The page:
Saturday, August 10, 2013
Do Spies Really Know What They Are Doing, or Is It All Make-Believe?
The recent revelations by the whistleblower Edward Snowden were fascinating. But they - and all the reactions to them - had one enormous assumption at their heart. That the spies know what they are doing.It's funny, and fascinating, and sad. It is also saying that we are wasting a lot of money chasing shadows and illusions dreamed up by people who have nothing else to do.
Journalists don't make out any better either.
Up to this point Pincher had been the Defence correspondent on the Daily Express. He was successful for getting "scoops" from "inside sources" - although the historian EP Thompson said that really Chapman Pincher was:
"A kind of official urinal in which ministers and intelligence and defence chiefs could stand patiently leaking."
One finds out why some people left that world.
But it was a world that was all made-up. Le Carre - who had himself been a spy - admitted this, and described what the true reality of the spy world was:
"For a while you wondered whether the fools were pretending to be fools as some kind of deception, or whether there was a real efficient service somewhere else.
Later in my fiction, I invented one.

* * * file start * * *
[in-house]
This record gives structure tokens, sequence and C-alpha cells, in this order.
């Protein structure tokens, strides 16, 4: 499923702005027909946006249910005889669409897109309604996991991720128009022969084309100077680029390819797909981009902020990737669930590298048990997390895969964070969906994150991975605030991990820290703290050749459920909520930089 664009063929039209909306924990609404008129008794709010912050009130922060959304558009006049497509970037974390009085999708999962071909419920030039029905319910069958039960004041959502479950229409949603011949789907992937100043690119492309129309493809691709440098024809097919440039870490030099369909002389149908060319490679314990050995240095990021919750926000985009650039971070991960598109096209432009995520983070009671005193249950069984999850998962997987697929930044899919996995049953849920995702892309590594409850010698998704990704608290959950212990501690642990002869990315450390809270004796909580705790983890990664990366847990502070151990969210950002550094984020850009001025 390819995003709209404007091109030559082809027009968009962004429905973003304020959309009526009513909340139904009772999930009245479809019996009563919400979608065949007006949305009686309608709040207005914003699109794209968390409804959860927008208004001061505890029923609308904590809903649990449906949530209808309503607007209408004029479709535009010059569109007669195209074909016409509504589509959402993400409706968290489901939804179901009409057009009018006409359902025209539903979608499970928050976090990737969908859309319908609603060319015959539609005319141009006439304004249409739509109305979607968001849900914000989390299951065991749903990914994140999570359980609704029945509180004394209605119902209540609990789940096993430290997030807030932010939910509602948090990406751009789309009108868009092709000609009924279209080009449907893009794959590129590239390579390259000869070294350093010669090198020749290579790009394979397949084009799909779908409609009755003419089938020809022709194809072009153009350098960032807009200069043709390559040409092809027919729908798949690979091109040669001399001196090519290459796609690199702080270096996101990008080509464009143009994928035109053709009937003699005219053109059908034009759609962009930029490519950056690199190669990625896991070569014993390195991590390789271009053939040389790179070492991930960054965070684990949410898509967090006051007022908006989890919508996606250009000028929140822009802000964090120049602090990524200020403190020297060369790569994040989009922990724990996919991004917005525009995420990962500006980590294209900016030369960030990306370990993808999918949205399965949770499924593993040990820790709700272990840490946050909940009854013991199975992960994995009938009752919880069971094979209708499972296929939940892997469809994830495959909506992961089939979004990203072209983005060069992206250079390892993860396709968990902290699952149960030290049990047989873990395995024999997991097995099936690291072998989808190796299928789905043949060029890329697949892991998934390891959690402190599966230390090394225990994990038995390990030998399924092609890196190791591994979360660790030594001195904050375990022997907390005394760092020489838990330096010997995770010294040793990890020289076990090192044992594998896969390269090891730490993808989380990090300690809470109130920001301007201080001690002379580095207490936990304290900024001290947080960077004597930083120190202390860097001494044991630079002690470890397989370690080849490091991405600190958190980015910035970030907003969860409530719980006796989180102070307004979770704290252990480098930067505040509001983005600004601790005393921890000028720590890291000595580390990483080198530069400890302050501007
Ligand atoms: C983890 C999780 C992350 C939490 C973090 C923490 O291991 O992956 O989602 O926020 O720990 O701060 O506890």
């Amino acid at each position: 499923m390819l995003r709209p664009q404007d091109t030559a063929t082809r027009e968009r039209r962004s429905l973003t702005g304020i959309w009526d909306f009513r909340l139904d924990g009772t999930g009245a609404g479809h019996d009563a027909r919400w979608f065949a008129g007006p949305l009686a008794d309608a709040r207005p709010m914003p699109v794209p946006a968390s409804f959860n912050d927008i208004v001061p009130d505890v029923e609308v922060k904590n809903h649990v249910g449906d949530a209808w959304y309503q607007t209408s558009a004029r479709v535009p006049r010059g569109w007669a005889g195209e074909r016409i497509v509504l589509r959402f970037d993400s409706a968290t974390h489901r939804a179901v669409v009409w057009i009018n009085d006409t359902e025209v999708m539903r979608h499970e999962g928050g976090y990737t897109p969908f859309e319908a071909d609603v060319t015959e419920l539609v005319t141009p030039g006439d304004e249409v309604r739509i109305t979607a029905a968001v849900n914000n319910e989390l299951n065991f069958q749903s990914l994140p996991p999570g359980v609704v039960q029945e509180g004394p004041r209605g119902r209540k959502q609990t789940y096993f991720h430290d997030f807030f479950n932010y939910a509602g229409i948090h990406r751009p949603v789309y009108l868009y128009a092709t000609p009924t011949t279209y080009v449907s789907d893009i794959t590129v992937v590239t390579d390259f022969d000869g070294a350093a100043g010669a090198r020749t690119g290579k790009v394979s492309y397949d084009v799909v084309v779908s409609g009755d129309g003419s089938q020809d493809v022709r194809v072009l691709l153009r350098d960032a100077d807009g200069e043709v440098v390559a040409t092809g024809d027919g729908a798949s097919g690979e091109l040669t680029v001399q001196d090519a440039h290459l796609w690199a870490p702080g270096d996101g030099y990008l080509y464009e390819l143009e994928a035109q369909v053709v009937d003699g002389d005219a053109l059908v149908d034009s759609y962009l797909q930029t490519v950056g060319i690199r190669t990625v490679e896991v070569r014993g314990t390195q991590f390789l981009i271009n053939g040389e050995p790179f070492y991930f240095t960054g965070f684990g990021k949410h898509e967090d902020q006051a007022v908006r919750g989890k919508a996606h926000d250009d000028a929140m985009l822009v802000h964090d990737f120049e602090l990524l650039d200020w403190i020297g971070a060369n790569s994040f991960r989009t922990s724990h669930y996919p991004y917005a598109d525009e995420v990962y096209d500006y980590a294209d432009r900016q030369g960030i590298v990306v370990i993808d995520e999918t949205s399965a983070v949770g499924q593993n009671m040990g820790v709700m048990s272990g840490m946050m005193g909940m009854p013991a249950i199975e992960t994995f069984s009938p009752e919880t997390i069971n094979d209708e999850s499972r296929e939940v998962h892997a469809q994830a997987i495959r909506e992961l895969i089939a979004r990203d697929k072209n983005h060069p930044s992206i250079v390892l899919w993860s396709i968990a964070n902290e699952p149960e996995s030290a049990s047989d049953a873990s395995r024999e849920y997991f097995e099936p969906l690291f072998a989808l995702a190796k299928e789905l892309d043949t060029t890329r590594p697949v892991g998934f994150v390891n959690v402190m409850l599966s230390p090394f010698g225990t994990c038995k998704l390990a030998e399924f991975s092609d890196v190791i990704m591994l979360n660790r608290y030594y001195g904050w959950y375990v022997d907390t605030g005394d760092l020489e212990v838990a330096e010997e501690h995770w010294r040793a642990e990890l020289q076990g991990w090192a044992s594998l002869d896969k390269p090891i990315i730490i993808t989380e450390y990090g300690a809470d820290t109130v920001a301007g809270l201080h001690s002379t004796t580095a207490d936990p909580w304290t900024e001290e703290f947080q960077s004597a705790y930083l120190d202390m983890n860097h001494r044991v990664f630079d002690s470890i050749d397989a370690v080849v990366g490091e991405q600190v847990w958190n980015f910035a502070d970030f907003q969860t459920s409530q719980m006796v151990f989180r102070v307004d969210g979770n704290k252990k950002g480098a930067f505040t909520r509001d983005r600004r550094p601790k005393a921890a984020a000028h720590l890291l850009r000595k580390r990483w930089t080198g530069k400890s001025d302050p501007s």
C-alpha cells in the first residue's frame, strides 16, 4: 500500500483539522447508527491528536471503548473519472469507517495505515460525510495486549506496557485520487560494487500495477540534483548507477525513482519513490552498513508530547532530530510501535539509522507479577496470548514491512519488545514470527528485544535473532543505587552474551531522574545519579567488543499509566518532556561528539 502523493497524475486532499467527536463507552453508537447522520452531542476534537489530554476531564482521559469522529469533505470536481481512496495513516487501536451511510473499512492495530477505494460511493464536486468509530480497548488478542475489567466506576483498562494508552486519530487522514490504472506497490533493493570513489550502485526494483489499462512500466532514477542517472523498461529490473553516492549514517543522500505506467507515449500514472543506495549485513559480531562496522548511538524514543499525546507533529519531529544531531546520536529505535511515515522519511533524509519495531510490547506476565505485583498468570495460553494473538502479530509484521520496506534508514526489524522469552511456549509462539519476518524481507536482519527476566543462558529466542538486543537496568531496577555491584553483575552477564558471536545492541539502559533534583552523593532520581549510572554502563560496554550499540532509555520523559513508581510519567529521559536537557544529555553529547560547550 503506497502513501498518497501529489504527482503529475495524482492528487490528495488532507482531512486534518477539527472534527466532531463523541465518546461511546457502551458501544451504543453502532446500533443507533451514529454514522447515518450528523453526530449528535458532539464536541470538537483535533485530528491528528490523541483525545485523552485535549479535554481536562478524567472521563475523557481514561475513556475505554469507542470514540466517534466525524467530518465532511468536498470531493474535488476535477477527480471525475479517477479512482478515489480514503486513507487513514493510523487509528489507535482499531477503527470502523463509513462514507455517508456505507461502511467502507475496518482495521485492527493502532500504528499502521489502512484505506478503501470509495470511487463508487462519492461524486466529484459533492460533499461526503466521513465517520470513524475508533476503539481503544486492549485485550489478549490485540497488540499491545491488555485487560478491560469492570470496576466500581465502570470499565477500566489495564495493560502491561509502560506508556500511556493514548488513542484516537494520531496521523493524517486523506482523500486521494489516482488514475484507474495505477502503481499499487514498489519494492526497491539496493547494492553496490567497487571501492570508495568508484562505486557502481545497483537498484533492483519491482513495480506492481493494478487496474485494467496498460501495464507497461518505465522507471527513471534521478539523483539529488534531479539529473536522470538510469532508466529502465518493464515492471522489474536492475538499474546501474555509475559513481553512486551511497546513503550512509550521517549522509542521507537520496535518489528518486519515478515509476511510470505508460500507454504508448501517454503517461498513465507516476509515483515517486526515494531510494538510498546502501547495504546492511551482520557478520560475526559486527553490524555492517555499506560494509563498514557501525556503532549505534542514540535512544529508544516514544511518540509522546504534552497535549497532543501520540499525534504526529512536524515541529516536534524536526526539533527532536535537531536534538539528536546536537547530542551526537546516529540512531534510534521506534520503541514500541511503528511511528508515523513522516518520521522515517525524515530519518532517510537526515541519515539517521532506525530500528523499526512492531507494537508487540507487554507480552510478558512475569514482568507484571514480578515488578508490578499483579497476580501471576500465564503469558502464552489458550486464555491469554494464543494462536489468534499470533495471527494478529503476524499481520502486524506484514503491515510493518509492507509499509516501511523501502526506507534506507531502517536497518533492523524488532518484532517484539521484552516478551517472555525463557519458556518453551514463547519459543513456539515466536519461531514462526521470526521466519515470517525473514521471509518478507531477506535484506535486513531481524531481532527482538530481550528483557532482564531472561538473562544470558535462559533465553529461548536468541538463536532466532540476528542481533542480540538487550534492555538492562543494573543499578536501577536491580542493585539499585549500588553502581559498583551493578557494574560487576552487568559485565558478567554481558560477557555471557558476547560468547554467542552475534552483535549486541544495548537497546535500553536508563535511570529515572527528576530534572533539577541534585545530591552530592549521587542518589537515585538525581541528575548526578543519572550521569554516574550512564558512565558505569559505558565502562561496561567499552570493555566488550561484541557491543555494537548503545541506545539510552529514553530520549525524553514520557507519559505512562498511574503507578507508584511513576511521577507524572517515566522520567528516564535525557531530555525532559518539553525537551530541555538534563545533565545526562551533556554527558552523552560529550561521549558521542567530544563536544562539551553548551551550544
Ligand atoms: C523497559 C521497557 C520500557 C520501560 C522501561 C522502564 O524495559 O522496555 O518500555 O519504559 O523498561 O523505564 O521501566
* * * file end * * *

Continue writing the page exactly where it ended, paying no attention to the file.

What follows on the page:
But alas the reality was the mediocrity. Ex-colonial policemen mingling with failed academics, failed lawyers, failed missionaries and failed debutantes gave our canteen the amorphous quality of an Old School outing on the Orient express. Everyone seemed to smell of failure."
As Snowden has revealed the extent of intelligence coverage its amazing the Boston bombers got through this net.
Schneier has written one of his better articles on limitations of intel https://www.schneier.com/blog/archives/2013/09/the_limitations.html
Yeah, I read that today. Intelligence you can't act upon is rather useless as Schneier points out. Also, there is little cost benefit analysis in dark projects. I think though, that the collect it all strategy of the NSA will likely cost US firms more than the revenues they are receiving from the $51 billion dollar black budget as government contractors due to lost private sales. People will no longer trust HP and Cisco or their gear as it may be tainted by NSA designs. Same goes for the software vendors. It will be good for the Internet, but bad for US business. Microsoft will likely take another hit. But, so will Apple and other smartphone manufacturers.